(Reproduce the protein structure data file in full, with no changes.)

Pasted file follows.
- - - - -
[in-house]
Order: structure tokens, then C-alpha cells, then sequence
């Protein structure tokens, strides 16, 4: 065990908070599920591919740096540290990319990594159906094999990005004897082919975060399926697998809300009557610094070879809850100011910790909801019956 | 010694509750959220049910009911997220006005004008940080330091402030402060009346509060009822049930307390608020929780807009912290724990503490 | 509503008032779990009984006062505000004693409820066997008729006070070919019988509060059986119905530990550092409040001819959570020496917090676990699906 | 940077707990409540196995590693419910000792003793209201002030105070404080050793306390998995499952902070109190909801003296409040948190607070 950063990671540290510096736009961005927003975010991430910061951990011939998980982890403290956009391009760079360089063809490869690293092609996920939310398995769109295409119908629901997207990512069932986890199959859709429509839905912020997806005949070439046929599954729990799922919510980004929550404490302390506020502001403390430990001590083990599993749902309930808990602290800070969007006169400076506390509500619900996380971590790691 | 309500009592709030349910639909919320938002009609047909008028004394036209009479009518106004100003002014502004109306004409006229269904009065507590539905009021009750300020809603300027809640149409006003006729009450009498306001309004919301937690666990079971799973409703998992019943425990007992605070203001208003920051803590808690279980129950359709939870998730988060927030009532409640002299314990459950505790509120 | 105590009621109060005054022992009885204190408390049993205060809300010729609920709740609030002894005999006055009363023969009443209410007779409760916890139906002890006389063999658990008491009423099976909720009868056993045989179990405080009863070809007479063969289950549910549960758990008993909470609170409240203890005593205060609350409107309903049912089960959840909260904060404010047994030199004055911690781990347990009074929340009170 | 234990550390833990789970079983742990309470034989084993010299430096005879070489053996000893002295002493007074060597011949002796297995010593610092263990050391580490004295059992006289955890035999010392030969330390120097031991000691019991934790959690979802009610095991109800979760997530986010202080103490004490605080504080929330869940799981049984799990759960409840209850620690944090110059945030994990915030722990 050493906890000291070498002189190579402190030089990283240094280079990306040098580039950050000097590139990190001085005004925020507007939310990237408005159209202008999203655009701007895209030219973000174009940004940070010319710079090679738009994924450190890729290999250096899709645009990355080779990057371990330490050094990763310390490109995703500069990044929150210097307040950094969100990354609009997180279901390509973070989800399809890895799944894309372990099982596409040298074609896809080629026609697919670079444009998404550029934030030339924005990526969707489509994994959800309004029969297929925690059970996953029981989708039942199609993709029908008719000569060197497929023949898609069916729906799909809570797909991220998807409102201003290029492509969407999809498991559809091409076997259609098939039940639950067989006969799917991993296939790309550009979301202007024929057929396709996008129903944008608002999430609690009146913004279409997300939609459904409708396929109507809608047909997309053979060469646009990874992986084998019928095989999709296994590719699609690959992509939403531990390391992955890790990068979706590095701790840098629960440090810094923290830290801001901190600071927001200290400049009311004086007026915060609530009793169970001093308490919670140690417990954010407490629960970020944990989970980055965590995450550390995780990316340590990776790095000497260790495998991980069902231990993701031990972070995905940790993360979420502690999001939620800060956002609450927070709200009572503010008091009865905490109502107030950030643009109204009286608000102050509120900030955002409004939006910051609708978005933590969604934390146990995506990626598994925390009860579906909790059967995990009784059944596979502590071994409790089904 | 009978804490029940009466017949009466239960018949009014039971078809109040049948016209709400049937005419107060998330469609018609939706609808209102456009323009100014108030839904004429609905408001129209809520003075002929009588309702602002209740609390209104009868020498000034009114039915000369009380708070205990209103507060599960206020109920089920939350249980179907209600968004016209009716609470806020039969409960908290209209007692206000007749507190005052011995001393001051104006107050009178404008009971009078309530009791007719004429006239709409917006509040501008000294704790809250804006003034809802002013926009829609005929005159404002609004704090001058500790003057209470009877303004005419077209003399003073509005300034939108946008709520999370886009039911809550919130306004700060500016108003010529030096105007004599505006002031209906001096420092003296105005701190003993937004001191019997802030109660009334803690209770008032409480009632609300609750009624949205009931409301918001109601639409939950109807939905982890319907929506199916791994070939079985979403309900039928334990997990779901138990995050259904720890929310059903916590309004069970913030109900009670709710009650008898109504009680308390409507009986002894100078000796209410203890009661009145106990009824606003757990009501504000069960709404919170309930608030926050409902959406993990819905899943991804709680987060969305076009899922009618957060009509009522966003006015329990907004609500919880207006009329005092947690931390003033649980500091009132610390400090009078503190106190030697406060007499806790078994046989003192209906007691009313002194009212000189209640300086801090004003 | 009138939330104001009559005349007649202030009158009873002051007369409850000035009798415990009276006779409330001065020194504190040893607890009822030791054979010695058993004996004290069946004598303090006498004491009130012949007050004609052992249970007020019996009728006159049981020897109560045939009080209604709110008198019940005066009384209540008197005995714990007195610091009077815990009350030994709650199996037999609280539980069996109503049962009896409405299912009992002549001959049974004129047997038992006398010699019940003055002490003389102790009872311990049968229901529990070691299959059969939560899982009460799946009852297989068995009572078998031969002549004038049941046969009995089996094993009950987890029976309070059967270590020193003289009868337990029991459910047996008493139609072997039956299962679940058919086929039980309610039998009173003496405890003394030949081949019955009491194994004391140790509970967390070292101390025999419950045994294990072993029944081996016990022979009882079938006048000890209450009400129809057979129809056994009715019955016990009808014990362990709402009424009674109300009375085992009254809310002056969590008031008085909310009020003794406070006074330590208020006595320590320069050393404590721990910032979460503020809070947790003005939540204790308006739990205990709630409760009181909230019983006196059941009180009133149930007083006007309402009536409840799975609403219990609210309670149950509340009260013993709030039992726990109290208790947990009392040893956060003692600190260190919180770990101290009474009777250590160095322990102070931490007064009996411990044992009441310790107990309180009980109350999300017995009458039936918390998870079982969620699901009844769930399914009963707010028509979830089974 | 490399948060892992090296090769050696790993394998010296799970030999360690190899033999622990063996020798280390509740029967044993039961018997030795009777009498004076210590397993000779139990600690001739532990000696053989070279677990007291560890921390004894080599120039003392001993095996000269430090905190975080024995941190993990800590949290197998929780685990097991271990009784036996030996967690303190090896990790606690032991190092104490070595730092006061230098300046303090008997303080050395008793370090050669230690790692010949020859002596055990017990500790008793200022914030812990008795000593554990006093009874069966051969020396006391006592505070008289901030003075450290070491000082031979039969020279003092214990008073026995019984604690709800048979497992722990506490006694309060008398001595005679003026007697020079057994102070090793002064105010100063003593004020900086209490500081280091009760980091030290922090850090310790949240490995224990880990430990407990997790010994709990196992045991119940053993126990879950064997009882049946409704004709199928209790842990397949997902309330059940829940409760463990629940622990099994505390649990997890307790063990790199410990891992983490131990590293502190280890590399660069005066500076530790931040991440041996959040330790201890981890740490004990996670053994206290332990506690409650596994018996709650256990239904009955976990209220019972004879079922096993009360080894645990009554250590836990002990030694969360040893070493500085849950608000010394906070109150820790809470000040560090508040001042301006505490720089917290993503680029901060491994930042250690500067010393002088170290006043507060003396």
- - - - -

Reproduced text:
[in-house]
Order: structure tokens, then C-alpha cells, then sequence
């Protein structure tokens, strides 16, 4: 065990908070599920591919740096540290990319990594159906094999990005004897082919975060399926697998809300009557610094070879809850100011910790909801019956 | 010694509750959220049910009911997220006005004008940080330091402030402060009346509060009822049930307390608020929780807009912290724990503490 | 509503008032779990009984006062505000004693409820066997008729006070070919019988509060059986119905530990550092409040001819959570020496917090676990699906 | 940077707990409540196995590693419910000792003793209201002030105070404080050793306390998995499952902070109190909801003296409040948190607070 950063990671540290510096736009961005927003975010991430910061951990011939998980982890403290956009391009760079360089063809490869690293092609996920939310398995769109295409119908629901997207990512069932986890199959859709429509839905912020997806005949070439046929599954729990799922919510980004929550404490302390506020502001403390430990001590083990599993749902309930808990602290800070969007006169400076506390509500619900996380971590790691 | 309500009592709030349910639909919320938002009609047909008028004394036209009479009518106004100003002014502004109306004409006229269904009065507590539905009021009750300020809603300027809640149409006003006729009450009498306001309004919301937690666990079971799973409703998992019943425990007992605070203001208003920051803590808690279980129950359709939870998730988060927030009532409640002299314990459950505790509120 | 105590009621109060005054022992009885204190408390049993205060809300010729609920709740609030002894005999006055009363023969009443209410007779409760916890139906002890006389063999658990008491009423099976909720009868056993045989179990405080009863070809007479063969289950549910549960758990008993909470609170409240203890005593205060609350409107309903049912089960959840909260904060404010047994030199004055911690781990347990009074929340009170 | 234990550390833990789970079983742990309470034989084993010299430096005879070489053996000893002295002493007074060597011949002796297995010593610092263990050391580490004295059992006289955890035999010392030969330390120097031991000691019991934790959690979802009610095991109800979760997530986010202080103490004490605080504080929330869940799981049984799990759960409840209850620690944090110059945030994990915030722990 050493906890000291070498002189190579402190030089990283240094280079990306040098580039950050000097590139990190001085005004925020507007939310990237408005159209202008999203655009701007895209030219973000174009940004940070010319710079090679738009994924450190890729290999250096899709645009990355080779990057371990330490050094990763310390490109995703500069990044929150210097307040950094969100990354609009997180279901390509973070989800399809890895799944894309372990099982596409040298074609896809080629026609697919670079444009998404550029934030030339924005990526969707489509994994959800309004029969297929925690059970996953029981989708039942199609993709029908008719000569060197497929023949898609069916729906799909809570797909991220998807409102201003290029492509969407999809498991559809091409076997259609098939039940639950067989006969799917991993296939790309550009979301202007024929057929396709996008129903944008608002999430609690009146913004279409997300939609459904409708396929109507809608047909997309053979060469646009990874992986084998019928095989999709296994590719699609690959992509939403531990390391992955890790990068979706590095701790840098629960440090810094923290830290801001901190600071927001200290400049009311004086007026915060609530009793169970001093308490919670140690417990954010407490629960970020944990989970980055965590995450550390995780990316340590990776790095000497260790495998991980069902231990993701031990972070995905940790993360979420502690999001939620800060956002609450927070709200009572503010008091009865905490109502107030950030643009109204009286608000102050509120900030955002409004939006910051609708978005933590969604934390146990995506990626598994925390009860579906909790059967995990009784059944596979502590071994409790089904 | 009978804490029940009466017949009466239960018949009014039971078809109040049948016209709400049937005419107060998330469609018609939706609808209102456009323009100014108030839904004429609905408001129209809520003075002929009588309702602002209740609390209104009868020498000034009114039915000369009380708070205990209103507060599960206020109920089920939350249980179907209600968004016209009716609470806020039969409960908290209209007692206000007749507190005052011995001393001051104006107050009178404008009971009078309530009791007719004429006239709409917006509040501008000294704790809250804006003034809802002013926009829609005929005159404002609004704090001058500790003057209470009877303004005419077209003399003073509005300034939108946008709520999370886009039911809550919130306004700060500016108003010529030096105007004599505006002031209906001096420092003296105005701190003993937004001191019997802030109660009334803690209770008032409480009632609300609750009624949205009931409301918001109601639409939950109807939905982890319907929506199916791994070939079985979403309900039928334990997990779901138990995050259904720890929310059903916590309004069970913030109900009670709710009650008898109504009680308390409507009986002894100078000796209410203890009661009145106990009824606003757990009501504000069960709404919170309930608030926050409902959406993990819905899943991804709680987060969305076009899922009618957060009509009522966003006015329990907004609500919880207006009329005092947690931390003033649980500091009132610390400090009078503190106190030697406060007499806790078994046989003192209906007691009313002194009212000189209640300086801090004003 | 009138939330104001009559005349007649202030009158009873002051007369409850000035009798415990009276006779409330001065020194504190040893607890009822030791054979010695058993004996004290069946004598303090006498004491009130012949007050004609052992249970007020019996009728006159049981020897109560045939009080209604709110008198019940005066009384209540008197005995714990007195610091009077815990009350030994709650199996037999609280539980069996109503049962009896409405299912009992002549001959049974004129047997038992006398010699019940003055002490003389102790009872311990049968229901529990070691299959059969939560899982009460799946009852297989068995009572078998031969002549004038049941046969009995089996094993009950987890029976309070059967270590020193003289009868337990029991459910047996008493139609072997039956299962679940058919086929039980309610039998009173003496405890003394030949081949019955009491194994004391140790509970967390070292101390025999419950045994294990072993029944081996016990022979009882079938006048000890209450009400129809057979129809056994009715019955016990009808014990362990709402009424009674109300009375085992009254809310002056969590008031008085909310009020003794406070006074330590208020006595320590320069050393404590721990910032979460503020809070947790003005939540204790308006739990205990709630409760009181909230019983006196059941009180009133149930007083006007309402009536409840799975609403219990609210309670149950509340009260013993709030039992726990109290208790947990009392040893956060003692600190260190919180770990101290009474009777250590160095322990102070931490007064009996411990044992009441310790107990309180009980109350999300017995009458039936918390998870079982969620699901009844769930399914009963707010028509979830089974 | 490399948060892992090296090769050696790993394998010296799970030999360690190899033999622990063996020798280390509740029967044993039961018997030795009777009498004076210590397993000779139990600690001739532990000696053989070279677990007291560890921390004894080599120039003392001993095996000269430090905190975080024995941190993990800590949290197998929780685990097991271990009784036996030996967690303190090896990790606690032991190092104490070595730092006061230098300046303090008997303080050395008793370090050669230690790692010949020859002596055990017990500790008793200022914030812990008795000593554990006093009874069966051969020396006391006592505070008289901030003075450290070491000082031979039969020279003092214990008073026995019984604690709800048979497992722990506490006694309060008398001595005679003026007697020079057994102070090793002064105010100063003593004020900086209490500081280091009760980091030290922090850090310790949240490995224990880990430990407990997790010994709990196992045991119940053993126990879950064997009882049946409704004709199928209790842990397949997902309330059940829940409760463990629940622990099994505390649990997890307790063990790199410990891992983490131990590293502190280890590399660069005066500076530790931040991440041996959040330790201890981890740490004990996670053994206290332990506690409650596994018996709650256990239904009955976990209220019972004879079922096993009360080894645990009554250590836990002990030694969360040893070493500085849950608000010394906070109150820790809470000040560090508040001042301006505490720089917290993503680029901060491994930042250690500067010393002088170290006043507060003396």